(Bloomberg) -- A top US financial regulator has opened an investigation into whether Goldman Sachs Group Inc. improperly charged fees to execute some of its clients’ futures trades, the latest regulatory headache for the bank.
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The Commodity Futures Trading Commission privately authorized sending subpoenas to Goldman for information about fees charged for some futures block trades, according to people familiar with the matter. The probe stems from a whistle-blower tip, said one of the people, who asked not to be identified discussing the confidential probe.
Goldman agreed to pay more than $50 million to settle at least four CFTC cases last year, including three that were announced in the space of five weeks. While the penalties totaled less than one day of revenue for the New York-based bank, the string of settlements saw the bank publicly called out as a repeat offender by one commissioner.
The CFTC’s top enforcement attorney, Ian McGinley, said in October that the agency would begin to take a tougher stance on firms accused of repeatedly breaking the agency’s rules, including through harsher penalties and admissions of guilt.
Representatives for Goldman and CFTC declined to comment on the latest probe. Investigations by the regulator don’t always lead to enforcement actions and Goldman hasn’t been accused of wrongdoing by the regulator.
Read More: US Regulator Pledges Harsher Punishment for Wall Street Misdeeds
In September, Goldman agreed to pay the CFTC $30 million penalty for failing to “diligently” supervise its swap-dealer activities and other alleged violations. The regulator also fined the bank $3 million over its surveillance of a customer’s large position in an oil futures contract. The bank didn’t admit or deny the allegations in either case.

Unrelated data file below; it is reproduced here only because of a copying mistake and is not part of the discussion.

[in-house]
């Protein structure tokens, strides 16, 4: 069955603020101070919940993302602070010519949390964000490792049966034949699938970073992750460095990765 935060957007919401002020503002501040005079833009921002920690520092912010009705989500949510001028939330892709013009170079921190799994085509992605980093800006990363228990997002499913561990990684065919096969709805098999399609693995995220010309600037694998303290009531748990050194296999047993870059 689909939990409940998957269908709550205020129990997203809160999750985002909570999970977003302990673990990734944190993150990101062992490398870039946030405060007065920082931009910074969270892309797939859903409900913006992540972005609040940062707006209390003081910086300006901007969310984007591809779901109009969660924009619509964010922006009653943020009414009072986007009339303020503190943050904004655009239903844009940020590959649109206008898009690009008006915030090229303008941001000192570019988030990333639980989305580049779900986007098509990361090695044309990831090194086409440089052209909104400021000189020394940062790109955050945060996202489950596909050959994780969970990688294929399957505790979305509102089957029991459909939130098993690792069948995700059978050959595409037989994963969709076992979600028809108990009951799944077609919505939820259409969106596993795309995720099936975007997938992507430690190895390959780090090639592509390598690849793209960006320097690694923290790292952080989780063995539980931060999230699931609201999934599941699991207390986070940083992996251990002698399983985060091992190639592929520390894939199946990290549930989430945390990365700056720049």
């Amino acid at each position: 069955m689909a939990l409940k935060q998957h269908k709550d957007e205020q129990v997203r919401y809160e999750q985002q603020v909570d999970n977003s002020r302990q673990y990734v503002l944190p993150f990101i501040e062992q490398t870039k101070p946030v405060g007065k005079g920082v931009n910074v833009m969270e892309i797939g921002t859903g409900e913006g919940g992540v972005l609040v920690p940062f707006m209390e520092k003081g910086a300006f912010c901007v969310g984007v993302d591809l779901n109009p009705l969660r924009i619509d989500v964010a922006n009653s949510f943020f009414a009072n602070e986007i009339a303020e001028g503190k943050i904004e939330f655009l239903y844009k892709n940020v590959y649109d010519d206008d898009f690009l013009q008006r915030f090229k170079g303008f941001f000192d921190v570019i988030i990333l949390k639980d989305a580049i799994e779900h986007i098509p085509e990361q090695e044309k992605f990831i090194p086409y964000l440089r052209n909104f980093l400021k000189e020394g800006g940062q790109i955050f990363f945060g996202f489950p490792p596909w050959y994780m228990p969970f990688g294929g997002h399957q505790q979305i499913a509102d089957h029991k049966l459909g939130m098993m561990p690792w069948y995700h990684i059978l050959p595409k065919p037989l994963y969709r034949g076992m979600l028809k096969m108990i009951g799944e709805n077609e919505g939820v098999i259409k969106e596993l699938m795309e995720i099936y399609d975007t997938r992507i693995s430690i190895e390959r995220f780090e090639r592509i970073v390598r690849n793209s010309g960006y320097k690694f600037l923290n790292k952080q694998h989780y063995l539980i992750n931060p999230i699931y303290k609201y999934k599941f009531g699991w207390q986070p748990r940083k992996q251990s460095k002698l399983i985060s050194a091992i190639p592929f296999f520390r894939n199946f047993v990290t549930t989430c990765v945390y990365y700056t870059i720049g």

The latest probe into fees charged is focused on whether Goldman failed to properly keep tabs on the activities of its futures brokerage, which is registered with the CFTC, said one of the people. It involves the use of computer software to assess fees that Goldman allegedly knew contained coding errors and the charges being scrutinized are relatively small, added the person.
Goldman is enlisting several hundred new staffers and devoting other resources within the firm to help address operational concerns from the Federal Reserve, which oversees the lender, Bloomberg News reported last year.
Read More: Goldman Plans Hiring Spree to Fix Lapses Amid Fed’s Scrutiny
The bank has also recently tangled with US regulators over its activities in the US stock market.
In September, Goldman agreed to pay the Securities and Exchange Commission $6 million for alleged inaccurate reporting of 163 million trades. Days earlier, the lender said it would pay a $3 million fine to the industry-backed Financial Industry Regulatory Authority to settle allegations it wrongly marked tens of millions of stock orders. Goldman didn’t admit wrongdoing in the Finra case, but did in the SEC case.
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